Nine Years Later: City of Stennis Wetland Restoration

 
City of Stennis Wetland Restoration
Chrissy Schuengel and Andrew inspect the back-filled and replanted canal

Chrissy Schuengel lived on Bayou LaCroix road in Bay St. Louis, Mississippi for more than twenty years and had never seen her back yard flood severely during normal rainfall. That changed in 2007 when Hancock County Development LLC began cutting drainage canals through land north of her property line and interfering with the natural drainage patterns on the adjoining forested wetlands. Without any permits, the development company began transforming a wet pine savanna by cutting canals and ditches, aimed to drain and develop parcels for the “City of Stennis” - a mixed residential and office project.

After these drainage alterations, ordinary rainfall events now produced a wall of water, inundating yards and pastures in Chrissy’s rural community. Chrissy asked for help from Gulf Restoration Network regarding the unpermitted wetland destruction. In 2007, the Corps of Engineers ordered the developers to stop digging and Gulf Restoration Network partnered with Tulane Environmental Law Clinic (TELC) to file a Clean Water Act citizen suit on Chrissy’s behalf. Four years later in February 2011 a final ruling was made in our suit, ordering that both the drainage patterns and the wetlands be restored.

Fast forward another five years to 2016. A significant portion of the illegally developed land directly north of Chrissy’s property was deeded in perpetuity to the Land Trust for the Mississippi Coastal Plain, (LTMCP) so that after restoration it will be managed as a functional wetland forever.

Back-filling the canals and planting the disturbed sites with appropriate trees has ensured that the site will again store and retain stormwater. This will help protect the Schuengel Family and other residents along Bayou LaCroix Road from the kind of flooding they saw in 2007. This May, a site visit was arranged to inspect the restoration work performed by the Land Trust’s contractors.

The filling of the canals required bulldozers to move spoil banks and remediate what other heavy equipment had done in 2007. When the spoil dirt berms were pushed back into the canals, native wetland plant seeds were uncovered. By 2016, these plants have grown and spread to cover the canal scars. Additional plantings of native tree species such as cypress, red maple, and black and tupelo gum have taken root. The former canal sites look remarkably better. But most importantly, Chrissy hasn’t seen the water cover her yard or pastures during ordinary rains and her soil isn’t constantly saturated these days.

This wetland restoration made a big difference to Chrissy and her neighbors who have seen floods abate, but it also serves as an object lesson about why wetlands are important. The land is so flat in this part of Hancock County that small changes to land contours have a large impact on gravity drainage patterns.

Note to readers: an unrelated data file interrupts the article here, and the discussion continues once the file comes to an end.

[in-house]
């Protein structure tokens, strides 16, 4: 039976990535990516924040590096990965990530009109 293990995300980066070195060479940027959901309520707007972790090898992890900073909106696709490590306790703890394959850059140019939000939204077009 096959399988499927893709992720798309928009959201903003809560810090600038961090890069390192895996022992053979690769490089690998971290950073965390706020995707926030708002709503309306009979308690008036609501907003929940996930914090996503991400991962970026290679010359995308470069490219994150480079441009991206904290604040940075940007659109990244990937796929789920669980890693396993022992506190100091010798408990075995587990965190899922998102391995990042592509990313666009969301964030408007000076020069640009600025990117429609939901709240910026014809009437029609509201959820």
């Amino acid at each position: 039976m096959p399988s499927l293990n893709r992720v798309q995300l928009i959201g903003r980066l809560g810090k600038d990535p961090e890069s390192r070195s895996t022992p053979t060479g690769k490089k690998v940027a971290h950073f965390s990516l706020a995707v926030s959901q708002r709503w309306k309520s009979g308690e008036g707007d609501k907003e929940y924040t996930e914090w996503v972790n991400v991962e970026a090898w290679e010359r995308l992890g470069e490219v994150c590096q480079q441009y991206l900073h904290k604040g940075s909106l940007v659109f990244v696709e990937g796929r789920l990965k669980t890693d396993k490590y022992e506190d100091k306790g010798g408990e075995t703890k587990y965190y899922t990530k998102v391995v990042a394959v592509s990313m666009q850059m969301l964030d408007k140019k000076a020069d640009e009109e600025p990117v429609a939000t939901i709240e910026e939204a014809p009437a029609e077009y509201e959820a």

There was a notable sequence to what happened at the Stennis City development site: 1) For years, and without much fanfare, the adjacent wetlands stored water from normal rainfall and existing small streams moved it west to the upper drainages of Bayou LaCroix; 2) After digging canals and disrupting these wetlands, alarming flooding incidents happened after normal rainfall as runoff was concentrated and delivered directly south via the new canals; and 3) the wetland soils, land contours and vegetation were restored and the flooding problem has been greatly decreased.

This was a very expensive way for land developers to learn what ecologists already know about how wetlands function, but it was fortunate that restoration in this case was relatively straightforward. GRN depended on skilled litigation by TELC, Chrissy’s participation as a witness for legal standing in the Clean Water Act Citizen Suit, and on the Land Trust’s willingness to receive ownership of the property in the lawsuit settlement, hire experienced contractors like Jim Kelly and Barry Vittor, and manage the restoration. GRN alumni Jeff Grimes and Casey DeMoss Roberts began working with Chrissy back at the beginning of this long process, and they share the successful outcome after nine years.

People forced to live with the consequences of reckless environmental management decisions of the “City of Stennis Development” type feel their effects uniquely on a deep visceral level. The flooding situation has improved for her, but the whole experience over nine years has also taken a toll. Chrissy says, “I don't think anyone could ever possibly realize how much something like this affects every aspect of your life until they have been through it themselves. Even now, knowing the problem is being corrected and that things have gotten better, I will always live in fear of what could possibly happen again if things were to ever change for any reason”.

Andrew Whitehurst is GRN's Water Program Director, working on Mississippi water and wetland policy issues from Madison, Ms.
 

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